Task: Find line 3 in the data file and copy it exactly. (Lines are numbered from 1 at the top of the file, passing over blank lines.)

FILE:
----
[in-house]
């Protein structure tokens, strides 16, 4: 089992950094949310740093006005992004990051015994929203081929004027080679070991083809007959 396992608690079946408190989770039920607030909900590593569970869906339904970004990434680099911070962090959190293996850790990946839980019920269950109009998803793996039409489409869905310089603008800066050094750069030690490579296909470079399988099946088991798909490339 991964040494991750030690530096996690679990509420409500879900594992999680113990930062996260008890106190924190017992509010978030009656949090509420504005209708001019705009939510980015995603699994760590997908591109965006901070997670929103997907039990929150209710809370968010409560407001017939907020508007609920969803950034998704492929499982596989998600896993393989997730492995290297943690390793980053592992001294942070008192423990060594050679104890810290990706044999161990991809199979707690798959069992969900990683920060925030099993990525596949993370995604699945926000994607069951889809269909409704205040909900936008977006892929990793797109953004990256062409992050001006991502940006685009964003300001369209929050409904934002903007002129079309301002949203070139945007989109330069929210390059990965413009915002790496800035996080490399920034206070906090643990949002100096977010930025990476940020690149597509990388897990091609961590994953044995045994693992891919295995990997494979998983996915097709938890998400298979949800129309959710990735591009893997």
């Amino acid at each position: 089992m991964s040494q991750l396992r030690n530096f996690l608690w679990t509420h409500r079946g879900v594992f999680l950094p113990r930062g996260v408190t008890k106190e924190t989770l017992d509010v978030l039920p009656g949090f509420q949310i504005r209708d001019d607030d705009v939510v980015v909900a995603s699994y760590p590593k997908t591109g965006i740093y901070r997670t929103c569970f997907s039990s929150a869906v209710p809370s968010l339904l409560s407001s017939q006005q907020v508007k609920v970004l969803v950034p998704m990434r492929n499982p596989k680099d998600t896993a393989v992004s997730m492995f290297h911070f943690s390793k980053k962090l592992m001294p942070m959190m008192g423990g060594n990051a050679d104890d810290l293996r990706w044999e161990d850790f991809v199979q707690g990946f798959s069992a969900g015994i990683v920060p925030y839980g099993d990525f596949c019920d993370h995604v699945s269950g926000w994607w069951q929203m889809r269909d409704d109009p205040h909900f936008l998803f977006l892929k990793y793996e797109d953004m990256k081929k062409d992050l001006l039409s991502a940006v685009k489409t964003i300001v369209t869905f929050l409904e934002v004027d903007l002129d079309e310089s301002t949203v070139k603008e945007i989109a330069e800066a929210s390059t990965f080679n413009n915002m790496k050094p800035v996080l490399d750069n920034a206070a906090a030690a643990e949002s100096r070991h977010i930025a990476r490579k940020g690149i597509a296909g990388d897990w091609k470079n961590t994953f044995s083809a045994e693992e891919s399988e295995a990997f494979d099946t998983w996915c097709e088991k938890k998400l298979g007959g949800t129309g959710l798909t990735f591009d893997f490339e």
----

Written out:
């Amino acid at each position: 089992m991964s040494q991750l396992r030690n530096f996690l608690w679990t509420h409500r079946g879900v594992f999680l950094p113990r930062g996260v408190t008890k106190e924190t989770l017992d509010v978030l039920p009656g949090f509420q949310i504005r209708d001019d607030d705009v939510v980015v909900a995603s699994y760590p590593k997908t591109g965006i740093y901070r997670t929103c569970f997907s039990s929150a869906v209710p809370s968010l339904l409560s407001s017939q006005q907020v508007k609920v970004l969803v950034p998704m990434r492929n499982p596989k680099d998600t896993a393989v992004s997730m492995f290297h911070f943690s390793k980053k962090l592992m001294p942070m959190m008192g423990g060594n990051a050679d104890d810290l293996r990706w044999e161990d850790f991809v199979q707690g990946f798959s069992a969900g015994i990683v920060p925030y839980g099993d990525f596949c019920d993370h995604v699945s269950g926000w994607w069951q929203m889809r269909d409704d109009p205040h909900f936008l998803f977006l892929k990793y793996e797109d953004m990256k081929k062409d992050l001006l039409s991502a940006v685009k489409t964003i300001v369209t869905f929050l409904e934002v004027d903007l002129d079309e310089s301002t949203v070139k603008e945007i989109a330069e800066a929210s390059t990965f080679n413009n915002m790496k050094p800035v996080l490399d750069n920034a206070a906090a030690a643990e949002s100096r070991h977010i930025a990476r490579k940020g690149i597509a296909g990388d897990w091609k470079n961590t994953f044995s083809a045994e693992e891919s399988e295995a990997f494979d099946t998983w996915c097709e088991k938890k998400l298979g007959g949800t129309g959710l798909t990735f591009d893997f490339e």